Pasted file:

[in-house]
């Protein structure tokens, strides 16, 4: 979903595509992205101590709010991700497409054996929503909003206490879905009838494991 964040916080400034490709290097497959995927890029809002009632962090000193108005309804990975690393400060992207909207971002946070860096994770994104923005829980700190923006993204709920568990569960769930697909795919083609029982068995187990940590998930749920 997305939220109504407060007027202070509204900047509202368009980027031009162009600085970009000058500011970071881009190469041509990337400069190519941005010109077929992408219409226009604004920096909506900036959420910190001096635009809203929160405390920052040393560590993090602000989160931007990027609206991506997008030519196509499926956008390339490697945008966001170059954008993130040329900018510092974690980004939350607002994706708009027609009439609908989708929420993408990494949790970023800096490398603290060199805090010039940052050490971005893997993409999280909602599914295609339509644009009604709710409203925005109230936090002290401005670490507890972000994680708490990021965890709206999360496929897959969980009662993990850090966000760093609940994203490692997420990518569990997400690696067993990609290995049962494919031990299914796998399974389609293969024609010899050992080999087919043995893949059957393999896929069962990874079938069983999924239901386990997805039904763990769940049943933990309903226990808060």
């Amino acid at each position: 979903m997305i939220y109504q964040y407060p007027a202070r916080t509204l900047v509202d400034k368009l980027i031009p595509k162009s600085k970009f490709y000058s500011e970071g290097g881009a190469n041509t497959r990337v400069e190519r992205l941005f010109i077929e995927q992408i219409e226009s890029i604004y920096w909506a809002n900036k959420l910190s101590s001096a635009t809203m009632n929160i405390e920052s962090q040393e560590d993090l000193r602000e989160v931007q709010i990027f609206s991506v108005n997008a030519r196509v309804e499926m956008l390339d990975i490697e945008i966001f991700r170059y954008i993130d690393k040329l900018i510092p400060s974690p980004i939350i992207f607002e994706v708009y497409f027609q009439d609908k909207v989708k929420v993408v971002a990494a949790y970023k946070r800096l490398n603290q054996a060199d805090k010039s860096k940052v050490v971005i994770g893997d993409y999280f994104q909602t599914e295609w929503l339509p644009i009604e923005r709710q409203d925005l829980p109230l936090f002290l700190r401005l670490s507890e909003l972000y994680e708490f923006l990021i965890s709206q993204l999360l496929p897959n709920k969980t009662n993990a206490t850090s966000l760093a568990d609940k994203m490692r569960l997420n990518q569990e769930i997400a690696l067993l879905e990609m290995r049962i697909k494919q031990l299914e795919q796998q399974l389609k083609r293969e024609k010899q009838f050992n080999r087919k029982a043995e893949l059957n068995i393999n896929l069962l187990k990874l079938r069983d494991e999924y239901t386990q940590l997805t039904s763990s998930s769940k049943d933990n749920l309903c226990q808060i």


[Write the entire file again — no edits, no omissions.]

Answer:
[in-house]
């Protein structure tokens, strides 16, 4: 979903595509992205101590709010991700497409054996929503909003206490879905009838494991 964040916080400034490709290097497959995927890029809002009632962090000193108005309804990975690393400060992207909207971002946070860096994770994104923005829980700190923006993204709920568990569960769930697909795919083609029982068995187990940590998930749920 997305939220109504407060007027202070509204900047509202368009980027031009162009600085970009000058500011970071881009190469041509990337400069190519941005010109077929992408219409226009604004920096909506900036959420910190001096635009809203929160405390920052040393560590993090602000989160931007990027609206991506997008030519196509499926956008390339490697945008966001170059954008993130040329900018510092974690980004939350607002994706708009027609009439609908989708929420993408990494949790970023800096490398603290060199805090010039940052050490971005893997993409999280909602599914295609339509644009009604709710409203925005109230936090002290401005670490507890972000994680708490990021965890709206999360496929897959969980009662993990850090966000760093609940994203490692997420990518569990997400690696067993990609290995049962494919031990299914796998399974389609293969024609010899050992080999087919043995893949059957393999896929069962990874079938069983999924239901386990997805039904763990769940049943933990309903226990808060």
């Amino acid at each position: 979903m997305i939220y109504q964040y407060p007027a202070r916080t509204l900047v509202d400034k368009l980027i031009p595509k162009s600085k970009f490709y000058s500011e970071g290097g881009a190469n041509t497959r990337v400069e190519r992205l941005f010109i077929e995927q992408i219409e226009s890029i604004y920096w909506a809002n900036k959420l910190s101590s001096a635009t809203m009632n929160i405390e920052s962090q040393e560590d993090l000193r602000e989160v931007q709010i990027f609206s991506v108005n997008a030519r196509v309804e499926m956008l390339d990975i490697e945008i966001f991700r170059y954008i993130d690393k040329l900018i510092p400060s974690p980004i939350i992207f607002e994706v708009y497409f027609q009439d609908k909207v989708k929420v993408v971002a990494a949790y970023k946070r800096l490398n603290q054996a060199d805090k010039s860096k940052v050490v971005i994770g893997d993409y999280f994104q909602t599914e295609w929503l339509p644009i009604e923005r709710q409203d925005l829980p109230l936090f002290l700190r401005l670490s507890e909003l972000y994680e708490f923006l990021i965890s709206q993204l999360l496929p897959n709920k969980t009662n993990a206490t850090s966000l760093a568990d609940k994203m490692r569960l997420n990518q569990e769930i997400a690696l067993l879905e990609m290995r049962i697909k494919q031990l299914e795919q796998q399974l389609k083609r293969e024609k010899q009838f050992n080999r087919k029982a043995e893949l059957n068995i393999n896929l069962l187990k990874l079938r069983d494991e999924y239901t386990q940590l997805t039904s763990s998930s769940k049943d933990n749920l309903c226990q808060i």